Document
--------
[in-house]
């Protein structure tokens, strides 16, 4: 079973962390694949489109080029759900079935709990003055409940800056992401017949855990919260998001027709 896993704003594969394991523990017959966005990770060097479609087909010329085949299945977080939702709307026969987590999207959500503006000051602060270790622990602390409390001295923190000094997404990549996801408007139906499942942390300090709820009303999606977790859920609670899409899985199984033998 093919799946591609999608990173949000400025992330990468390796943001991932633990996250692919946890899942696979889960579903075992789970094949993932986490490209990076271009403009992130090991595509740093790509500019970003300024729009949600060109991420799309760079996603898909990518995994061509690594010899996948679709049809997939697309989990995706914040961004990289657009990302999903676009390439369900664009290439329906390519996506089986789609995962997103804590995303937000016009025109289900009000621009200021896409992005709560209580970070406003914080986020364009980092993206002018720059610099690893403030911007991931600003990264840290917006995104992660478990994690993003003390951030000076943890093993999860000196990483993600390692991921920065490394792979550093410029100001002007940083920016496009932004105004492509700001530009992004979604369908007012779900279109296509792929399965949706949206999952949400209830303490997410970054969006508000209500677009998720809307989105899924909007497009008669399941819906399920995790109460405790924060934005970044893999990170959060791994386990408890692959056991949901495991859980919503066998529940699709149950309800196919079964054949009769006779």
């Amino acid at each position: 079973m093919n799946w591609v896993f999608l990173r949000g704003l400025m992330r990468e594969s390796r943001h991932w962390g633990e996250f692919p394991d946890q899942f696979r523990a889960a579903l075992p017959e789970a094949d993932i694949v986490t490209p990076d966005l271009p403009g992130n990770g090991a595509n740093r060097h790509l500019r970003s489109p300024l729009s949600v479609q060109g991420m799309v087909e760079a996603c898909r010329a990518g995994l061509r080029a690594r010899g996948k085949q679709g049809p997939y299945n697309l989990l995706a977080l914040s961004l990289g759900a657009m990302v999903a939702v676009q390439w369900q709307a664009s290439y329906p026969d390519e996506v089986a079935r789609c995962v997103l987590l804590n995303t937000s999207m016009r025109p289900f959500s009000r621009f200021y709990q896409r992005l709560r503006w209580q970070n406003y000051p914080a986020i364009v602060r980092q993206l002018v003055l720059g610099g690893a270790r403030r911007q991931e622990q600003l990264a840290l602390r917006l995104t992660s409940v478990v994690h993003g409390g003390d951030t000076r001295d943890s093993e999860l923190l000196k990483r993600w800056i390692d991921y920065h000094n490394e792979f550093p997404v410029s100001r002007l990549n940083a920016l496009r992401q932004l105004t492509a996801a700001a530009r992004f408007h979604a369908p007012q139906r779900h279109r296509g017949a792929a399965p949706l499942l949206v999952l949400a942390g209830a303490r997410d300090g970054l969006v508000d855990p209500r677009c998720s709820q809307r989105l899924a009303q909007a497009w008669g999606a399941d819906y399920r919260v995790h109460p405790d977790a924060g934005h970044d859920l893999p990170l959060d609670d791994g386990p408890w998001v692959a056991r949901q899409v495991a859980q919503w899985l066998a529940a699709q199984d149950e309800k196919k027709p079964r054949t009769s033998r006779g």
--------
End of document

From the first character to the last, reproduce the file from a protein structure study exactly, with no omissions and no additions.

[in-house]
């Protein structure tokens, strides 16, 4: 079973962390694949489109080029759900079935709990003055409940800056992401017949855990919260998001027709 896993704003594969394991523990017959966005990770060097479609087909010329085949299945977080939702709307026969987590999207959500503006000051602060270790622990602390409390001295923190000094997404990549996801408007139906499942942390300090709820009303999606977790859920609670899409899985199984033998 093919799946591609999608990173949000400025992330990468390796943001991932633990996250692919946890899942696979889960579903075992789970094949993932986490490209990076271009403009992130090991595509740093790509500019970003300024729009949600060109991420799309760079996603898909990518995994061509690594010899996948679709049809997939697309989990995706914040961004990289657009990302999903676009390439369900664009290439329906390519996506089986789609995962997103804590995303937000016009025109289900009000621009200021896409992005709560209580970070406003914080986020364009980092993206002018720059610099690893403030911007991931600003990264840290917006995104992660478990994690993003003390951030000076943890093993999860000196990483993600390692991921920065490394792979550093410029100001002007940083920016496009932004105004492509700001530009992004979604369908007012779900279109296509792929399965949706949206999952949400209830303490997410970054969006508000209500677009998720809307989105899924909007497009008669399941819906399920995790109460405790924060934005970044893999990170959060791994386990408890692959056991949901495991859980919503066998529940699709149950309800196919079964054949009769006779």
């Amino acid at each position: 079973m093919n799946w591609v896993f999608l990173r949000g704003l400025m992330r990468e594969s390796r943001h991932w962390g633990e996250f692919p394991d946890q899942f696979r523990a889960a579903l075992p017959e789970a094949d993932i694949v986490t490209p990076d966005l271009p403009g992130n990770g090991a595509n740093r060097h790509l500019r970003s489109p300024l729009s949600v479609q060109g991420m799309v087909e760079a996603c898909r010329a990518g995994l061509r080029a690594r010899g996948k085949q679709g049809p997939y299945n697309l989990l995706a977080l914040s961004l990289g759900a657009m990302v999903a939702v676009q390439w369900q709307a664009s290439y329906p026969d390519e996506v089986a079935r789609c995962v997103l987590l804590n995303t937000s999207m016009r025109p289900f959500s009000r621009f200021y709990q896409r992005l709560r503006w209580q970070n406003y000051p914080a986020i364009v602060r980092q993206l002018v003055l720059g610099g690893a270790r403030r911007q991931e622990q600003l990264a840290l602390r917006l995104t992660s409940v478990v994690h993003g409390g003390d951030t000076r001295d943890s093993e999860l923190l000196k990483r993600w800056i390692d991921y920065h000094n490394e792979f550093p997404v410029s100001r002007l990549n940083a920016l496009r992401q932004l105004t492509a996801a700001a530009r992004f408007h979604a369908p007012q139906r779900h279109r296509g017949a792929a399965p949706l499942l949206v999952l949400a942390g209830a303490r997410d300090g970054l969006v508000d855990p209500r677009c998720s709820q809307r989105l899924a009303q909007a497009w008669g999606a399941d819906y399920r919260v995790h109460p405790d977790a924060g934005h970044d859920l893999p990170l959060d609670d791994g386990p408890w998001v692959a056991r949901q899409v495991a859980q919503w899985l066998a529940a699709q199984d149950e309800k196919k027709p079964r054949t009769s033998r006779g």